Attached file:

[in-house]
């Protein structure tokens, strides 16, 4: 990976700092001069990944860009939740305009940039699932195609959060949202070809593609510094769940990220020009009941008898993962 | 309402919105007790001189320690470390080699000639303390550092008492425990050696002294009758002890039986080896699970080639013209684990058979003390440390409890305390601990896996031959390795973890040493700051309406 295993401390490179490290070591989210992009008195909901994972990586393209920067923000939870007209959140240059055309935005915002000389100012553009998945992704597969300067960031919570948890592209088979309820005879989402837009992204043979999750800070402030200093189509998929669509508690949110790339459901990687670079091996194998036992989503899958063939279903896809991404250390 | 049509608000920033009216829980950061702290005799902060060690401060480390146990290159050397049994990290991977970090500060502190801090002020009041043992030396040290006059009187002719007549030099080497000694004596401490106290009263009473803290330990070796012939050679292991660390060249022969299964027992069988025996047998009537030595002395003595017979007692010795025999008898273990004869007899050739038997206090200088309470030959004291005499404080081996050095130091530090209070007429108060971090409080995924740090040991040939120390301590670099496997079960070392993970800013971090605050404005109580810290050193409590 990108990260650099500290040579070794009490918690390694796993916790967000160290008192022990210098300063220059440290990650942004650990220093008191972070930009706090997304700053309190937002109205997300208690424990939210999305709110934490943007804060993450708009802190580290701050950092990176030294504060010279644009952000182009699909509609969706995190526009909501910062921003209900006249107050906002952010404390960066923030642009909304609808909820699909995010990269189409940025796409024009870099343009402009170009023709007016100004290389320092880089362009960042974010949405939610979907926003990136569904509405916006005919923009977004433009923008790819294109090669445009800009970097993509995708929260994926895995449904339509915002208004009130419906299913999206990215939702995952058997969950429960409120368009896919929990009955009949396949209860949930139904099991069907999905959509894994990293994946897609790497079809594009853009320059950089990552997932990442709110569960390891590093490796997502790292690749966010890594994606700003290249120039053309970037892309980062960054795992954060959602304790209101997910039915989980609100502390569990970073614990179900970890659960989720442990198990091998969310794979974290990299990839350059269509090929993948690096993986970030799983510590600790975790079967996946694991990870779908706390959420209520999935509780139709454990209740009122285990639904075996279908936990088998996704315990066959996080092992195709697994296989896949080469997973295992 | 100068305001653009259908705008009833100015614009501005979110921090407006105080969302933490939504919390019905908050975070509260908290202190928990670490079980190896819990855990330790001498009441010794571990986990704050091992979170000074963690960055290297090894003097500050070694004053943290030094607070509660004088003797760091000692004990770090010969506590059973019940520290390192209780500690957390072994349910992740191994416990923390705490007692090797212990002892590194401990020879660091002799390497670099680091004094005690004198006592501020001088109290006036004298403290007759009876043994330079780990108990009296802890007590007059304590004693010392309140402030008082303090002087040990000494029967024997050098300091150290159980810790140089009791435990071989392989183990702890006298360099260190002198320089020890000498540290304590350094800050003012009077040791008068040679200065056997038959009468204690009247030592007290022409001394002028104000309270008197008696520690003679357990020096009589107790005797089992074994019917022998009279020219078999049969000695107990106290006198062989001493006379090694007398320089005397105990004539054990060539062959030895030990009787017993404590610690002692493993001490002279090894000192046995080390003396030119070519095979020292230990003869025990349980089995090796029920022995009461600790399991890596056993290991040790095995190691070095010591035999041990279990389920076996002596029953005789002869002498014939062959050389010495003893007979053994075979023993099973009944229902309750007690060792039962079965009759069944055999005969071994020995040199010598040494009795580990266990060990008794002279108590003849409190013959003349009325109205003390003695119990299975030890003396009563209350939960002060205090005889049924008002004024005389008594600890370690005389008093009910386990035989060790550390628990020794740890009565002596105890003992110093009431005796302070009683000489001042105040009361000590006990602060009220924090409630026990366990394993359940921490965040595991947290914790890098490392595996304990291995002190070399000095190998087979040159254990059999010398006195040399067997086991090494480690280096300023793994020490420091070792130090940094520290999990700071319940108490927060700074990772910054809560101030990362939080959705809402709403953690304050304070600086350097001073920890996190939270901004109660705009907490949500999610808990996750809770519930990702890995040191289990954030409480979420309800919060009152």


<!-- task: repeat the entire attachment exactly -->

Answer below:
[in-house]
């Protein structure tokens, strides 16, 4: 990976700092001069990944860009939740305009940039699932195609959060949202070809593609510094769940990220020009009941008898993962 | 309402919105007790001189320690470390080699000639303390550092008492425990050696002294009758002890039986080896699970080639013209684990058979003390440390409890305390601990896996031959390795973890040493700051309406 295993401390490179490290070591989210992009008195909901994972990586393209920067923000939870007209959140240059055309935005915002000389100012553009998945992704597969300067960031919570948890592209088979309820005879989402837009992204043979999750800070402030200093189509998929669509508690949110790339459901990687670079091996194998036992989503899958063939279903896809991404250390 | 049509608000920033009216829980950061702290005799902060060690401060480390146990290159050397049994990290991977970090500060502190801090002020009041043992030396040290006059009187002719007549030099080497000694004596401490106290009263009473803290330990070796012939050679292991660390060249022969299964027992069988025996047998009537030595002395003595017979007692010795025999008898273990004869007899050739038997206090200088309470030959004291005499404080081996050095130091530090209070007429108060971090409080995924740090040991040939120390301590670099496997079960070392993970800013971090605050404005109580810290050193409590 990108990260650099500290040579070794009490918690390694796993916790967000160290008192022990210098300063220059440290990650942004650990220093008191972070930009706090997304700053309190937002109205997300208690424990939210999305709110934490943007804060993450708009802190580290701050950092990176030294504060010279644009952000182009699909509609969706995190526009909501910062921003209900006249107050906002952010404390960066923030642009909304609808909820699909995010990269189409940025796409024009870099343009402009170009023709007016100004290389320092880089362009960042974010949405939610979907926003990136569904509405916006005919923009977004433009923008790819294109090669445009800009970097993509995708929260994926895995449904339509915002208004009130419906299913999206990215939702995952058997969950429960409120368009896919929990009955009949396949209860949930139904099991069907999905959509894994990293994946897609790497079809594009853009320059950089990552997932990442709110569960390891590093490796997502790292690749966010890594994606700003290249120039053309970037892309980062960054795992954060959602304790209101997910039915989980609100502390569990970073614990179900970890659960989720442990198990091998969310794979974290990299990839350059269509090929993948690096993986970030799983510590600790975790079967996946694991990870779908706390959420209520999935509780139709454990209740009122285990639904075996279908936990088998996704315990066959996080092992195709697994296989896949080469997973295992 | 100068305001653009259908705008009833100015614009501005979110921090407006105080969302933490939504919390019905908050975070509260908290202190928990670490079980190896819990855990330790001498009441010794571990986990704050091992979170000074963690960055290297090894003097500050070694004053943290030094607070509660004088003797760091000692004990770090010969506590059973019940520290390192209780500690957390072994349910992740191994416990923390705490007692090797212990002892590194401990020879660091002799390497670099680091004094005690004198006592501020001088109290006036004298403290007759009876043994330079780990108990009296802890007590007059304590004693010392309140402030008082303090002087040990000494029967024997050098300091150290159980810790140089009791435990071989392989183990702890006298360099260190002198320089020890000498540290304590350094800050003012009077040791008068040679200065056997038959009468204690009247030592007290022409001394002028104000309270008197008696520690003679357990020096009589107790005797089992074994019917022998009279020219078999049969000695107990106290006198062989001493006379090694007398320089005397105990004539054990060539062959030895030990009787017993404590610690002692493993001490002279090894000192046995080390003396030119070519095979020292230990003869025990349980089995090796029920022995009461600790399991890596056993290991040790095995190691070095010591035999041990279990389920076996002596029953005789002869002498014939062959050389010495003893007979053994075979023993099973009944229902309750007690060792039962079965009759069944055999005969071994020995040199010598040494009795580990266990060990008794002279108590003849409190013959003349009325109205003390003695119990299975030890003396009563209350939960002060205090005889049924008002004024005389008594600890370690005389008093009910386990035989060790550390628990020794740890009565002596105890003992110093009431005796302070009683000489001042105040009361000590006990602060009220924090409630026990366990394993359940921490965040595991947290914790890098490392595996304990291995002190070399000095190998087979040159254990059999010398006195040399067997086991090494480690280096300023793994020490420091070792130090940094520290999990700071319940108490927060700074990772910054809560101030990362939080959705809402709403953690304050304070600086350097001073920890996190939270901004109660705009907490949500999610808990996750809770519930990702890995040191289990954030409480979420309800919060009152």